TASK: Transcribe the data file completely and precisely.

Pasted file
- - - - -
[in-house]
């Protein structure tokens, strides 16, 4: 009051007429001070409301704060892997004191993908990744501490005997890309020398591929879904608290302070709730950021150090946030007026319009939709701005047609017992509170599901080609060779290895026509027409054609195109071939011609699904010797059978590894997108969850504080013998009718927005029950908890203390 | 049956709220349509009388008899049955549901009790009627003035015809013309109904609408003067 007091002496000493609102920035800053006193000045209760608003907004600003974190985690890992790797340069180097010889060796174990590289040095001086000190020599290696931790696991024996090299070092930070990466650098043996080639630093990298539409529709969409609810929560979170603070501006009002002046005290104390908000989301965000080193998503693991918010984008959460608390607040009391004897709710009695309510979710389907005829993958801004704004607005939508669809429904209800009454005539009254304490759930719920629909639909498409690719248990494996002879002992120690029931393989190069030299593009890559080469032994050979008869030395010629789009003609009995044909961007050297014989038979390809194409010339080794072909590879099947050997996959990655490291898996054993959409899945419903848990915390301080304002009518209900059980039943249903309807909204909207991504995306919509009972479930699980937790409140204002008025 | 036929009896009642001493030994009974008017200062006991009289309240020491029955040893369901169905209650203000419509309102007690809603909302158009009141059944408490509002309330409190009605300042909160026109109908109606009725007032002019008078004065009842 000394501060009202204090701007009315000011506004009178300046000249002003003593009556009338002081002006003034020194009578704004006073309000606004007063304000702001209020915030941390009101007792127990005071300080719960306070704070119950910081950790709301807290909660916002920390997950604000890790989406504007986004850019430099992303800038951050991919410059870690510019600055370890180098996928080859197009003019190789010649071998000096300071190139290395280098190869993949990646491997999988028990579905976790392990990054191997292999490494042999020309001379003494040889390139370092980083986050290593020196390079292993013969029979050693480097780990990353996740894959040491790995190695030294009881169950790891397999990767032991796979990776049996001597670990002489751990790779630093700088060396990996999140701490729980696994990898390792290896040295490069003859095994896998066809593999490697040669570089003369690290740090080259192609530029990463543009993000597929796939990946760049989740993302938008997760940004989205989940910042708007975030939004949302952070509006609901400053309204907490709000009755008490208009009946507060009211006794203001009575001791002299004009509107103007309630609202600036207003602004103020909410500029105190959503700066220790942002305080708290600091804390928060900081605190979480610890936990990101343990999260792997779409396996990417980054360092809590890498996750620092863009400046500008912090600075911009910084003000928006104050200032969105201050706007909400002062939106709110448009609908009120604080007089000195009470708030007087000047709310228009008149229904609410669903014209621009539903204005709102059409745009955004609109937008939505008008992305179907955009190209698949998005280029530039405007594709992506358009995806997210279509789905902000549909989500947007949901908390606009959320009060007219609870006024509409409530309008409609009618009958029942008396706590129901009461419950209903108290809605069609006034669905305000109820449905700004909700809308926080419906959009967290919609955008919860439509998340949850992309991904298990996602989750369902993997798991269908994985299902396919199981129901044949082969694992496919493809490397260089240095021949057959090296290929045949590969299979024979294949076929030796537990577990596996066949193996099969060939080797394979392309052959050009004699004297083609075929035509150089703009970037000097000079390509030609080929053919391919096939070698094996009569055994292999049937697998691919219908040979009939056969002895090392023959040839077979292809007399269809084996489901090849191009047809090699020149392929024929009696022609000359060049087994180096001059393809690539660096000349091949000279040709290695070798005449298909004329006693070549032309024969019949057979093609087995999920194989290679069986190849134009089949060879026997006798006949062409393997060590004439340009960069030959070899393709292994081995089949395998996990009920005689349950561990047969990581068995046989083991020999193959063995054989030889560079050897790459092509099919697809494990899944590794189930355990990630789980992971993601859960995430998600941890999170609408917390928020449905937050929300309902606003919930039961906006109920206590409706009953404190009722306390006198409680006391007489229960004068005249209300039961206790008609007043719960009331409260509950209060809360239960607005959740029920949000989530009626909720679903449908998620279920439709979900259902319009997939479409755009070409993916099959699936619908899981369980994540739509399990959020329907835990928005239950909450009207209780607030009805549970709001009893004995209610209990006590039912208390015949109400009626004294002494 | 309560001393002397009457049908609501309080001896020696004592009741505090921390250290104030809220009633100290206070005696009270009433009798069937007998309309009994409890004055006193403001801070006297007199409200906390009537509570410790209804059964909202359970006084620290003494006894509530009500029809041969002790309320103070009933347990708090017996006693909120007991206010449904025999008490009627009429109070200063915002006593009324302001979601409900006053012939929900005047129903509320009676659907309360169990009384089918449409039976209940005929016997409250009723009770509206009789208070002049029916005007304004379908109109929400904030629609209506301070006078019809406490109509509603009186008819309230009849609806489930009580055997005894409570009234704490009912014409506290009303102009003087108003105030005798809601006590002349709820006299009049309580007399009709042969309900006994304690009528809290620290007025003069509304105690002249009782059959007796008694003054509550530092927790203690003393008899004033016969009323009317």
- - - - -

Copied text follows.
[in-house]
């Protein structure tokens, strides 16, 4: 009051007429001070409301704060892997004191993908990744501490005997890309020398591929879904608290302070709730950021150090946030007026319009939709701005047609017992509170599901080609060779290895026509027409054609195109071939011609699904010797059978590894997108969850504080013998009718927005029950908890203390 | 049956709220349509009388008899049955549901009790009627003035015809013309109904609408003067 007091002496000493609102920035800053006193000045209760608003907004600003974190985690890992790797340069180097010889060796174990590289040095001086000190020599290696931790696991024996090299070092930070990466650098043996080639630093990298539409529709969409609810929560979170603070501006009002002046005290104390908000989301965000080193998503693991918010984008959460608390607040009391004897709710009695309510979710389907005829993958801004704004607005939508669809429904209800009454005539009254304490759930719920629909639909498409690719248990494996002879002992120690029931393989190069030299593009890559080469032994050979008869030395010629789009003609009995044909961007050297014989038979390809194409010339080794072909590879099947050997996959990655490291898996054993959409899945419903848990915390301080304002009518209900059980039943249903309807909204909207991504995306919509009972479930699980937790409140204002008025 | 036929009896009642001493030994009974008017200062006991009289309240020491029955040893369901169905209650203000419509309102007690809603909302158009009141059944408490509002309330409190009605300042909160026109109908109606009725007032002019008078004065009842 000394501060009202204090701007009315000011506004009178300046000249002003003593009556009338002081002006003034020194009578704004006073309000606004007063304000702001209020915030941390009101007792127990005071300080719960306070704070119950910081950790709301807290909660916002920390997950604000890790989406504007986004850019430099992303800038951050991919410059870690510019600055370890180098996928080859197009003019190789010649071998000096300071190139290395280098190869993949990646491997999988028990579905976790392990990054191997292999490494042999020309001379003494040889390139370092980083986050290593020196390079292993013969029979050693480097780990990353996740894959040491790995190695030294009881169950790891397999990767032991796979990776049996001597670990002489751990790779630093700088060396990996999140701490729980696994990898390792290896040295490069003859095994896998066809593999490697040669570089003369690290740090080259192609530029990463543009993000597929796939990946760049989740993302938008997760940004989205989940910042708007975030939004949302952070509006609901400053309204907490709000009755008490208009009946507060009211006794203001009575001791002299004009509107103007309630609202600036207003602004103020909410500029105190959503700066220790942002305080708290600091804390928060900081605190979480610890936990990101343990999260792997779409396996990417980054360092809590890498996750620092863009400046500008912090600075911009910084003000928006104050200032969105201050706007909400002062939106709110448009609908009120604080007089000195009470708030007087000047709310228009008149229904609410669903014209621009539903204005709102059409745009955004609109937008939505008008992305179907955009190209698949998005280029530039405007594709992506358009995806997210279509789905902000549909989500947007949901908390606009959320009060007219609870006024509409409530309008409609009618009958029942008396706590129901009461419950209903108290809605069609006034669905305000109820449905700004909700809308926080419906959009967290919609955008919860439509998340949850992309991904298990996602989750369902993997798991269908994985299902396919199981129901044949082969694992496919493809490397260089240095021949057959090296290929045949590969299979024979294949076929030796537990577990596996066949193996099969060939080797394979392309052959050009004699004297083609075929035509150089703009970037000097000079390509030609080929053919391919096939070698094996009569055994292999049937697998691919219908040979009939056969002895090392023959040839077979292809007399269809084996489901090849191009047809090699020149392929024929009696022609000359060049087994180096001059393809690539660096000349091949000279040709290695070798005449298909004329006693070549032309024969019949057979093609087995999920194989290679069986190849134009089949060879026997006798006949062409393997060590004439340009960069030959070899393709292994081995089949395998996990009920005689349950561990047969990581068995046989083991020999193959063995054989030889560079050897790459092509099919697809494990899944590794189930355990990630789980992971993601859960995430998600941890999170609408917390928020449905937050929300309902606003919930039961906006109920206590409706009953404190009722306390006198409680006391007489229960004068005249209300039961206790008609007043719960009331409260509950209060809360239960607005959740029920949000989530009626909720679903449908998620279920439709979900259902319009997939479409755009070409993916099959699936619908899981369980994540739509399990959020329907835990928005239950909450009207209780607030009805549970709001009893004995209610209990006590039912208390015949109400009626004294002494 | 309560001393002397009457049908609501309080001896020696004592009741505090921390250290104030809220009633100290206070005696009270009433009798069937007998309309009994409890004055006193403001801070006297007199409200906390009537509570410790209804059964909202359970006084620290003494006894509530009500029809041969002790309320103070009933347990708090017996006693909120007991206010449904025999008490009627009429109070200063915002006593009324302001979601409900006053012939929900005047129903509320009676659907309360169990009384089918449409039976209940005929016997409250009723009770509206009789208070002049029916005007304004379908109109929400904030629609209506301070006078019809406490109509509603009186008819309230009849609806489930009580055997005894409570009234704490009912014409506290009303102009003087108003105030005798809601006590002349709820006299009049309580007399009709042969309900006994304690009528809290620290007025003069509304105690002249009782059959007796008694003054509550530092927790203690003393008899004033016969009323009317």